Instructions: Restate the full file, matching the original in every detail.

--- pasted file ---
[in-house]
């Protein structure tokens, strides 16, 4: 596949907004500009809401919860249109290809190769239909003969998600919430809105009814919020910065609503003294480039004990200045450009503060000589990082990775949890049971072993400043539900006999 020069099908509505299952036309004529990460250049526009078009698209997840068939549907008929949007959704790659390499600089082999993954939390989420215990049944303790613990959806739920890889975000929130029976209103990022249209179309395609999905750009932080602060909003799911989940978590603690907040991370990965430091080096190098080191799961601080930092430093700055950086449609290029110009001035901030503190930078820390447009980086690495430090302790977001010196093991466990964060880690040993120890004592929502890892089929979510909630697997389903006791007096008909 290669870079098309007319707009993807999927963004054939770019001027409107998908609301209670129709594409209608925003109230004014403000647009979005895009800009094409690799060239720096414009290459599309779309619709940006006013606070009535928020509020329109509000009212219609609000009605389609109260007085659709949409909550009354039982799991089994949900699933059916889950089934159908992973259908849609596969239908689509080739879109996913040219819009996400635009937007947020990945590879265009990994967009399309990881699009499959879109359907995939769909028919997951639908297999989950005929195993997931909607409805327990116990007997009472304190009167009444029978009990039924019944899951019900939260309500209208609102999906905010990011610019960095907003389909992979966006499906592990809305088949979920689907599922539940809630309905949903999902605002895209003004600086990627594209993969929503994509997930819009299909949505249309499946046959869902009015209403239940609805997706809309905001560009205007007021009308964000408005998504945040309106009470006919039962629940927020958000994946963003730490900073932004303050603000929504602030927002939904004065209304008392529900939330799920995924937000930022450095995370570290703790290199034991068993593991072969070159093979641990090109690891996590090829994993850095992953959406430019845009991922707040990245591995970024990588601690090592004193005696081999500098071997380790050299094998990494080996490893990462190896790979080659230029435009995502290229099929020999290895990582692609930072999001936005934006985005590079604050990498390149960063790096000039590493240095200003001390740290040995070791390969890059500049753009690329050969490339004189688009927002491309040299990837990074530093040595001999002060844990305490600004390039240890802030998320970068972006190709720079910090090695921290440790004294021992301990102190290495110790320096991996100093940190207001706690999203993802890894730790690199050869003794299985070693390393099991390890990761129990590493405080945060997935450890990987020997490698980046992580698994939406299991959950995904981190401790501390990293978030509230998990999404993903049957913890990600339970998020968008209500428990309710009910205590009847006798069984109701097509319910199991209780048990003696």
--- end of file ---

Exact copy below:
[in-house]
């Protein structure tokens, strides 16, 4: 596949907004500009809401919860249109290809190769239909003969998600919430809105009814919020910065609503003294480039004990200045450009503060000589990082990775949890049971072993400043539900006999 020069099908509505299952036309004529990460250049526009078009698209997840068939549907008929949007959704790659390499600089082999993954939390989420215990049944303790613990959806739920890889975000929130029976209103990022249209179309395609999905750009932080602060909003799911989940978590603690907040991370990965430091080096190098080191799961601080930092430093700055950086449609290029110009001035901030503190930078820390447009980086690495430090302790977001010196093991466990964060880690040993120890004592929502890892089929979510909630697997389903006791007096008909 290669870079098309007319707009993807999927963004054939770019001027409107998908609301209670129709594409209608925003109230004014403000647009979005895009800009094409690799060239720096414009290459599309779309619709940006006013606070009535928020509020329109509000009212219609609000009605389609109260007085659709949409909550009354039982799991089994949900699933059916889950089934159908992973259908849609596969239908689509080739879109996913040219819009996400635009937007947020990945590879265009990994967009399309990881699009499959879109359907995939769909028919997951639908297999989950005929195993997931909607409805327990116990007997009472304190009167009444029978009990039924019944899951019900939260309500209208609102999906905010990011610019960095907003389909992979966006499906592990809305088949979920689907599922539940809630309905949903999902605002895209003004600086990627594209993969929503994509997930819009299909949505249309499946046959869902009015209403239940609805997706809309905001560009205007007021009308964000408005998504945040309106009470006919039962629940927020958000994946963003730490900073932004303050603000929504602030927002939904004065209304008392529900939330799920995924937000930022450095995370570290703790290199034991068993593991072969070159093979641990090109690891996590090829994993850095992953959406430019845009991922707040990245591995970024990588601690090592004193005696081999500098071997380790050299094998990494080996490893990462190896790979080659230029435009995502290229099929020999290895990582692609930072999001936005934006985005590079604050990498390149960063790096000039590493240095200003001390740290040995070791390969890059500049753009690329050969490339004189688009927002491309040299990837990074530093040595001999002060844990305490600004390039240890802030998320970068972006190709720079910090090695921290440790004294021992301990102190290495110790320096991996100093940190207001706690999203993802890894730790690199050869003794299985070693390393099991390890990761129990590493405080945060997935450890990987020997490698980046992580698994939406299991959950995904981190401790501390990293978030509230998990999404993903049957913890990600339970998020968008209500428990309710009910205590009847006798069984109701097509319910199991209780048990003696």